Malenky Theatre: Shapira

Yellena Yarlova in Shapira – Malenky Theatre/Photo: Mark Tzo, courtesy of Malenky Theatre

Malenky Theatre brings a mystery to vivid life in their new production Shapira. Every aspect of this play is intriguing, from its protagonist, the antiquities dealer and master forger Moses Wilhelm Shapira, to its author, Karol Sidon, who is the Chief Rabbi of Czech Republic. The theatre’s artistic director Michael Teplitsky has created a mesmerizing work, an archeological thriller that is a sensitive and moving drama revolving around an enigma of a man, Moses Shapira, and his relationships with the women in his life – his wife Roseta, and his two daughters Myriam and Hannah. Although the play is centered on real characters and actual events, it is written and performed with a creative freedom that rather than chronologically plodding through facts, dances in the imagination to reveal inner truths. In Malenky’s Shapira one experiences the art of theatre in every way – outstanding performances by the actors augment an excellent play, with meticulous attention to detail in costumes, set, and lighting.

A hundred and forty years after he shot himself in the head in Rotterdam, Shapira’s final discovery – leather strips found near the Dead Sea, whose text suggest a different version of Deuteronomy – remains shrouded in controversy. The play moves through different times and locations, with the mystery of the scrolls at its center. Shapira’s life and character, as depicted in the play, are replete with contradictions. Did he make an authentic archeological discovery or was he a wily, accomplished, forger? A devoted, loving father and spouse, or was he irresponsibly selfish, deluded by visions of grandeur? Dudu Niv knows how to create an appealing scoundrel, and he does it here to perfection, portraying Shapira with all his contradictions and complexities, in a nuanced, mercurial performance that reveals the tremendous appeal of Shapira’s charisma, as well as his slick maneuvers, feisty temper, and ultimately, his vulnerability. Niv’s vast emotional range, the energy he radiates onstage, and razor-sharp shifts from one extreme to another, imbue the character with a mixture of unpredictability and charm. One is swept away by this Shapira, admiring his style even as one doubts the veracity of his words.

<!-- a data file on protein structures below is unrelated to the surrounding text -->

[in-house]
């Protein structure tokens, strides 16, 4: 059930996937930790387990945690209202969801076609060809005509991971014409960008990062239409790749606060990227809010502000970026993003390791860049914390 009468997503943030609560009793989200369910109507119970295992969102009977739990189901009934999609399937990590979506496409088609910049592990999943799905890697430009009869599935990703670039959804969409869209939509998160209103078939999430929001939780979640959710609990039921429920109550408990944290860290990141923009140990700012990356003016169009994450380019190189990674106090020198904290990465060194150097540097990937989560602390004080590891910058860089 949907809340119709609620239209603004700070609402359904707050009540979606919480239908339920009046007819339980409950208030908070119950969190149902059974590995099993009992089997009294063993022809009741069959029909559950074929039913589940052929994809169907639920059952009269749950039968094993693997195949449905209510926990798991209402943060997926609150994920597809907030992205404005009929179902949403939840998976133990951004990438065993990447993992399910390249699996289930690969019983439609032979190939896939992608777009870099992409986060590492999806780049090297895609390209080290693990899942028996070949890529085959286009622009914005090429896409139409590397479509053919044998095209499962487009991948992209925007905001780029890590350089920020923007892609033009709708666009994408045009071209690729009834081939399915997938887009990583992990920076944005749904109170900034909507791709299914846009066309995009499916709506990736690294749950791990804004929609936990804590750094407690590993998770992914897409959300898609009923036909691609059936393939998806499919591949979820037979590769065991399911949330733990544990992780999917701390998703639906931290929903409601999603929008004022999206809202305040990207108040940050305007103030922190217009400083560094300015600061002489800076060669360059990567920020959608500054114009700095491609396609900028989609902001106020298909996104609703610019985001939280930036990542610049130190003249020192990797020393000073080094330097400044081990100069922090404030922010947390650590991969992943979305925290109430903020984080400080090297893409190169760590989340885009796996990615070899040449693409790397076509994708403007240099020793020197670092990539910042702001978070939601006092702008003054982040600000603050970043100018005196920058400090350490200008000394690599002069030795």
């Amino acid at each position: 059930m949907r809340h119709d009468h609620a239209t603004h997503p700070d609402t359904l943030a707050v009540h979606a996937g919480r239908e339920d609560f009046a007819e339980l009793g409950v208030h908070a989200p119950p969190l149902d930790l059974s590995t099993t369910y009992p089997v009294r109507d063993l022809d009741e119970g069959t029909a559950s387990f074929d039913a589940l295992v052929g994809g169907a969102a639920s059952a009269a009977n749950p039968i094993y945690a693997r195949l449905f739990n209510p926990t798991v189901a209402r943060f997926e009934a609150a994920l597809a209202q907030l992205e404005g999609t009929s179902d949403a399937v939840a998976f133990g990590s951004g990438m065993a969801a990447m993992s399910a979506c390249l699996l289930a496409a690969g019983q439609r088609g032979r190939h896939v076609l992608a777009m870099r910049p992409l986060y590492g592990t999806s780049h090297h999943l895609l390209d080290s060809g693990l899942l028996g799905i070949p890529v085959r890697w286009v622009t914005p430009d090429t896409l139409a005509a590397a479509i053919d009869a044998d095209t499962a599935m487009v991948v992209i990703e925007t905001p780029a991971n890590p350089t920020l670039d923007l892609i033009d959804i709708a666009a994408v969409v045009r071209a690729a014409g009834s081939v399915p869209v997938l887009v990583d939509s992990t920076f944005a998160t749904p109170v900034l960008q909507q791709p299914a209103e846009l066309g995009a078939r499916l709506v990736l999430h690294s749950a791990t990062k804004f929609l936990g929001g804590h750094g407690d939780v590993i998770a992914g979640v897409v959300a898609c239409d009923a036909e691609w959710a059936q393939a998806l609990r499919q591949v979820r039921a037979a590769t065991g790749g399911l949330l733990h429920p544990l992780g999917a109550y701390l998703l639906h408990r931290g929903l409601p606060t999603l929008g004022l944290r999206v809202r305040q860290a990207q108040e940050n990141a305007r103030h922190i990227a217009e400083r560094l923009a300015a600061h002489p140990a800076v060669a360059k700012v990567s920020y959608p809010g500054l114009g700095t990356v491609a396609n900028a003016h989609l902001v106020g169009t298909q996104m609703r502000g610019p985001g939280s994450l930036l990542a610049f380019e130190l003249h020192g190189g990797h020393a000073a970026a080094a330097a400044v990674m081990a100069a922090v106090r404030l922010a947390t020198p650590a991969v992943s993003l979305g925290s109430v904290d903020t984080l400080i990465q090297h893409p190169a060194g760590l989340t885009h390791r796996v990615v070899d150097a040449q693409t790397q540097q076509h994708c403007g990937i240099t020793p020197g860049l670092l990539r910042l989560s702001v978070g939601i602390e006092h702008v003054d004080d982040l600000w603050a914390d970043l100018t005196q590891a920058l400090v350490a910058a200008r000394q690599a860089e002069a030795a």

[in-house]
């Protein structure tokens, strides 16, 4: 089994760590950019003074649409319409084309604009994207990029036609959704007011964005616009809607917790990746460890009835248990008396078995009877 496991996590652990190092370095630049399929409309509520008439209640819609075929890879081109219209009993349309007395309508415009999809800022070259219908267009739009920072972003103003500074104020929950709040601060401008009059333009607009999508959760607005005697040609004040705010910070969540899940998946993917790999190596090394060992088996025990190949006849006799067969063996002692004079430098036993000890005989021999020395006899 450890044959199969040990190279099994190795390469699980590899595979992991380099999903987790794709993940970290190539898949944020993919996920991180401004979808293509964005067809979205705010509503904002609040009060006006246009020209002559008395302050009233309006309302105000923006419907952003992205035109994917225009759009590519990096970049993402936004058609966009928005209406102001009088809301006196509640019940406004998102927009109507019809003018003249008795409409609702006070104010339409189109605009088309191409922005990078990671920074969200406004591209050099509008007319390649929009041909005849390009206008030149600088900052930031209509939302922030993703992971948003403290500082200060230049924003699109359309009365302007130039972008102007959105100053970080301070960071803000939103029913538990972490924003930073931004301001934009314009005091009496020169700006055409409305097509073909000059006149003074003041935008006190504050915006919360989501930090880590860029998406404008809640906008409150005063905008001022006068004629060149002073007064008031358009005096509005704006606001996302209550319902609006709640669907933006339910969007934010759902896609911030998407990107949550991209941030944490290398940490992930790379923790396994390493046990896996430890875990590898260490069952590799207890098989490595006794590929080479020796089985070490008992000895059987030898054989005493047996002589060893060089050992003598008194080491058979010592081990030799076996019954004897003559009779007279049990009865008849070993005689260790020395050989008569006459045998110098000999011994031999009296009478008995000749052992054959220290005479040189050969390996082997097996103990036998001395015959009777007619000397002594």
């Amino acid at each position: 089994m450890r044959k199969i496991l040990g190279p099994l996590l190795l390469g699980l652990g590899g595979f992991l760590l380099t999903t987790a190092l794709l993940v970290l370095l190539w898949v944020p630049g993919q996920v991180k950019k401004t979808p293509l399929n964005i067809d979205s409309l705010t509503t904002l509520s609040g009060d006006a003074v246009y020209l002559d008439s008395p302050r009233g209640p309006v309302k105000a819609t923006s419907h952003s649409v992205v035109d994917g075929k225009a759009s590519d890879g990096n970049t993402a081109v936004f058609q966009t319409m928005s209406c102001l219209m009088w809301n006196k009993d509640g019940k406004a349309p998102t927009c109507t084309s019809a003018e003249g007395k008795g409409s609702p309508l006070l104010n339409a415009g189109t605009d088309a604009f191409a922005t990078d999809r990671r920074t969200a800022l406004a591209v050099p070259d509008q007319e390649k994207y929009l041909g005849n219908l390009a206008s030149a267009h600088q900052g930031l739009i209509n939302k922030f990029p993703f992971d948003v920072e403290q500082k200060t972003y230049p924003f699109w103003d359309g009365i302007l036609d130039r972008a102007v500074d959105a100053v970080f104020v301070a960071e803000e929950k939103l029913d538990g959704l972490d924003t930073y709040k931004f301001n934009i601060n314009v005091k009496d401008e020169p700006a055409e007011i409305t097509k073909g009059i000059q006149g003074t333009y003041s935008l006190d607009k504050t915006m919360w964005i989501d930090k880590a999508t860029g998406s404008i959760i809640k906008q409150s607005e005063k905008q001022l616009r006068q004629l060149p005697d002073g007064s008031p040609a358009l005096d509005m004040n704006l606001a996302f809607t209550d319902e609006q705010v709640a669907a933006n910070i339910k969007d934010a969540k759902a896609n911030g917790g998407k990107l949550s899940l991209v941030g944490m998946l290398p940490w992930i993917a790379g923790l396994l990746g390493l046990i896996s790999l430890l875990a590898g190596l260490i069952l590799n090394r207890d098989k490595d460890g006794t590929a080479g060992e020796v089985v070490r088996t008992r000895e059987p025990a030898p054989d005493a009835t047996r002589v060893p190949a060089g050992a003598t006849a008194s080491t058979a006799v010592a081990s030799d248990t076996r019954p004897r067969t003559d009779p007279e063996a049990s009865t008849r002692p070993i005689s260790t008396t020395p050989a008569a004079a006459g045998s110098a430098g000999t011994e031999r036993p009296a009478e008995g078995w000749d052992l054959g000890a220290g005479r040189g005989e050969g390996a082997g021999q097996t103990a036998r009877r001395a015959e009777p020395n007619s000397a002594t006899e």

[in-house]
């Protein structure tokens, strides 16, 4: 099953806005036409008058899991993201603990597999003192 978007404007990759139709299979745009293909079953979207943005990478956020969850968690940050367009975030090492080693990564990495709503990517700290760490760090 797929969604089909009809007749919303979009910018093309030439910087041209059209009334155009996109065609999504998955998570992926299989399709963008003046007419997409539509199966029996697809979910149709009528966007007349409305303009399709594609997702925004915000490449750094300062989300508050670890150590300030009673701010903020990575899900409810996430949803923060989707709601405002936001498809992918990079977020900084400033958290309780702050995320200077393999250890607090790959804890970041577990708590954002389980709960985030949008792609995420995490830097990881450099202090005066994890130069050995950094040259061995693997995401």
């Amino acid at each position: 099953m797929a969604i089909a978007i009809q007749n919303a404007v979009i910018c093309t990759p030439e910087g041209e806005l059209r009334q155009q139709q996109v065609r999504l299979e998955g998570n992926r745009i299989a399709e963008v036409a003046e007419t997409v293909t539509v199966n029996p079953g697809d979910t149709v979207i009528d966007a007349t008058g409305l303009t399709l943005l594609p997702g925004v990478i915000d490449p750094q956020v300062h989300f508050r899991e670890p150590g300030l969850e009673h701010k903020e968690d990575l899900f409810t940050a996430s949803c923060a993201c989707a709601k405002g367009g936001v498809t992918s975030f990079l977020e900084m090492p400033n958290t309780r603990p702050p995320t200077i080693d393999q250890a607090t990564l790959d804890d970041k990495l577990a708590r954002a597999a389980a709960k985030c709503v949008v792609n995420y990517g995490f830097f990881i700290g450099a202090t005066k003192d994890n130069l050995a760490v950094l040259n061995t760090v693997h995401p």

Dudu Niv in Shapira – Malenky Theatre/Photo: Mark Tzo, courtesy of Malenky Theatre

One of the many strengths of this play is that Shapira’s incredible story is told in part through the women in his life, offering different perspectives on this elusive character. Born in Europe around 1830, Shapira emigrated to Ottoman Palestine, and converted to Christianity, marrying the German-born Roseta Jöckel. He opened a store in Jerusalem where he sold antiquities to tourists, some of questionable provenance. The couple had two daughters, Hannah, who perished in Birkenau, and Myriam Harry, who was to become an acclaimed author in France. Shapira’s first claim to fame was the sale of Moabite sculptures to the Altes Museum in Berlin in 1870, for a sum which enabled Shapira to purchase Ticho House in Jerusalem. However, French scholar Charles Clermont-Ganneau declared the sculptures to be fake, and they were found to be forgeries. Shapira claimed he had no knowledge of the scam, and continued to do business as an antiquities dealer, yet the shadow of this incident was to prove long and ominous.